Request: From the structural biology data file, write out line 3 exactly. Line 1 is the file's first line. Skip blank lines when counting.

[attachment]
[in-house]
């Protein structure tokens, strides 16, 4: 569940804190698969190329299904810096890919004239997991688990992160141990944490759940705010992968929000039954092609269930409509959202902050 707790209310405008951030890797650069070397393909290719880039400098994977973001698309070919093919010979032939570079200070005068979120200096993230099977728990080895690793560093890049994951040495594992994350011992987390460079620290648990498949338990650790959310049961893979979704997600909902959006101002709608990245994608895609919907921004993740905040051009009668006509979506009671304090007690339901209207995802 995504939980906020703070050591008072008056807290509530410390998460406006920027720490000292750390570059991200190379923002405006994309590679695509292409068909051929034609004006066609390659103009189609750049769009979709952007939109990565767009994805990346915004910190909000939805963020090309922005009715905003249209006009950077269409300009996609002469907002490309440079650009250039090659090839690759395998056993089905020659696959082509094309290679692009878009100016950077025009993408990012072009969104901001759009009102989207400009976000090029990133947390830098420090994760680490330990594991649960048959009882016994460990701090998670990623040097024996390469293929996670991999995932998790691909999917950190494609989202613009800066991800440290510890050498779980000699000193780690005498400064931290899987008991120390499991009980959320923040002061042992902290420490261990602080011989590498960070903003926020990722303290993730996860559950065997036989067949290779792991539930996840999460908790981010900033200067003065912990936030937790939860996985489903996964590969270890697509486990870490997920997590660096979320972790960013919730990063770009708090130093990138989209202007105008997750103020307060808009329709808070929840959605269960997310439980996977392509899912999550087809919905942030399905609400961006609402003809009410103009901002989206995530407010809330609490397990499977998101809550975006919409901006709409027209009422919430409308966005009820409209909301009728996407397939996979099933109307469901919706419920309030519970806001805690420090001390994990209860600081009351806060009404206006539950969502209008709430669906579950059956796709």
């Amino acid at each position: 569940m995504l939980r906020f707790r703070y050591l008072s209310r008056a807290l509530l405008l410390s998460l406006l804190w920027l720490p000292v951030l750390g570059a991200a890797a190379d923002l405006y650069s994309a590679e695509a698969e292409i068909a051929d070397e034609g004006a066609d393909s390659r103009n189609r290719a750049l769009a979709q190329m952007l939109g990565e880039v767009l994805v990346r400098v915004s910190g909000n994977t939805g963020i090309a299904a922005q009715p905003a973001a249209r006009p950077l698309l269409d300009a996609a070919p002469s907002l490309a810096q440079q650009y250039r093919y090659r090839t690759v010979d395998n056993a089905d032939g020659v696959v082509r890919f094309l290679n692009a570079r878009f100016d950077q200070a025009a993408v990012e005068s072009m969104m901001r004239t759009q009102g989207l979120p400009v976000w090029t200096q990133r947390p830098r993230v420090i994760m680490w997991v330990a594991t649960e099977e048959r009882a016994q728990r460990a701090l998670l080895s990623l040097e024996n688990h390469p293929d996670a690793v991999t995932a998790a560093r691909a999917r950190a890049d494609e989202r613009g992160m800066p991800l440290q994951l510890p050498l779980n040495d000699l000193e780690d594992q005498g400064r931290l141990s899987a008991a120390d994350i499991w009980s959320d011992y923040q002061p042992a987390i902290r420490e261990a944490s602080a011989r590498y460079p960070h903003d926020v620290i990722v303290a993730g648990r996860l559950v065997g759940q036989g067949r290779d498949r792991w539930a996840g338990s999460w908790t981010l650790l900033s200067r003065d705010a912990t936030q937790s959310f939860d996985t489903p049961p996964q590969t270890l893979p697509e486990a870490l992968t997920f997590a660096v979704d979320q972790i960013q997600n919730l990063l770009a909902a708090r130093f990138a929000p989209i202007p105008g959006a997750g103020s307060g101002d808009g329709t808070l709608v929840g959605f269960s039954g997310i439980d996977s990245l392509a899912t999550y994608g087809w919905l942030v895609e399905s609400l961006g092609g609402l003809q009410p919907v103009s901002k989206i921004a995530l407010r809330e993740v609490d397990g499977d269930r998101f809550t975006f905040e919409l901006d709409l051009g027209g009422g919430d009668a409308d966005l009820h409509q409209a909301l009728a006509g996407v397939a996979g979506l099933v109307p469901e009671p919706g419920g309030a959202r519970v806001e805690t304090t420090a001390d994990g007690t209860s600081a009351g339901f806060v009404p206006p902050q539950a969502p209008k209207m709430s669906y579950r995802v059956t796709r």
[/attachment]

């Amino acid at each position: 569940m995504l939980r906020f707790r703070y050591l008072s209310r008056a807290l509530l405008l410390s998460l406006l804190w920027l720490p000292v951030l750390g570059a991200a890797a190379d923002l405006y650069s994309a590679e695509a698969e292409i068909a051929d070397e034609g004006a066609d393909s390659r103009n189609r290719a750049l769009a979709q190329m952007l939109g990565e880039v767009l994805v990346r400098v915004s910190g909000n994977t939805g963020i090309a299904a922005q009715p905003a973001a249209r006009p950077l698309l269409d300009a996609a070919p002469s907002l490309a810096q440079q650009y250039r093919y090659r090839t690759v010979d395998n056993a089905d032939g020659v696959v082509r890919f094309l290679n692009a570079r878009f100016d950077q200070a025009a993408v990012e005068s072009m969104m901001r004239t759009q009102g989207l979120p400009v976000w090029t200096q990133r947390p830098r993230v420090i994760m680490w997991v330990a594991t649960e099977e048959r009882a016994q728990r460990a701090l998670l080895s990623l040097e024996n688990h390469p293929d996670a690793v991999t995932a998790a560093r691909a999917r950190a890049d494609e989202r613009g992160m800066p991800l440290q994951l510890p050498l779980n040495d000699l000193e780690d594992q005498g400064r931290l141990s899987a008991a120390d994350i499991w009980s959320d011992y923040q002061p042992a987390i902290r420490e261990a944490s602080a011989r590498y460079p960070h903003d926020v620290i990722v303290a993730g648990r996860l559950v065997g759940q036989g067949r290779d498949r792991w539930a996840g338990s999460w908790t981010l650790l900033s200067r003065d705010a912990t936030q937790s959310f939860d996985t489903p049961p996964q590969t270890l893979p697509e486990a870490l992968t997920f997590a660096v979704d979320q972790i960013q997600n919730l990063l770009a909902a708090r130093f990138a929000p989209i202007p105008g959006a997750g103020s307060g101002d808009g329709t808070l709608v929840g959605f269960s039954g997310i439980d996977s990245l392509a899912t999550y994608g087809w919905l942030v895609e399905s609400l961006g092609g609402l003809q009410p919907v103009s901002k989206i921004a995530l407010r809330e993740v609490d397990g499977d269930r998101f809550t975006f905040e919409l901006d709409l051009g027209g009422g919430d009668a409308d966005l009820h409509q409209a909301l009728a006509g996407v397939a996979g979506l099933v109307p469901e009671p919706g419920g309030a959202r519970v806001e805690t304090t420090a001390d994990g007690t209860s600081a009351g339901f806060v009404p206006p902050q539950a969502p209008k209207m709430s669906y579950r995802v059956t796709r």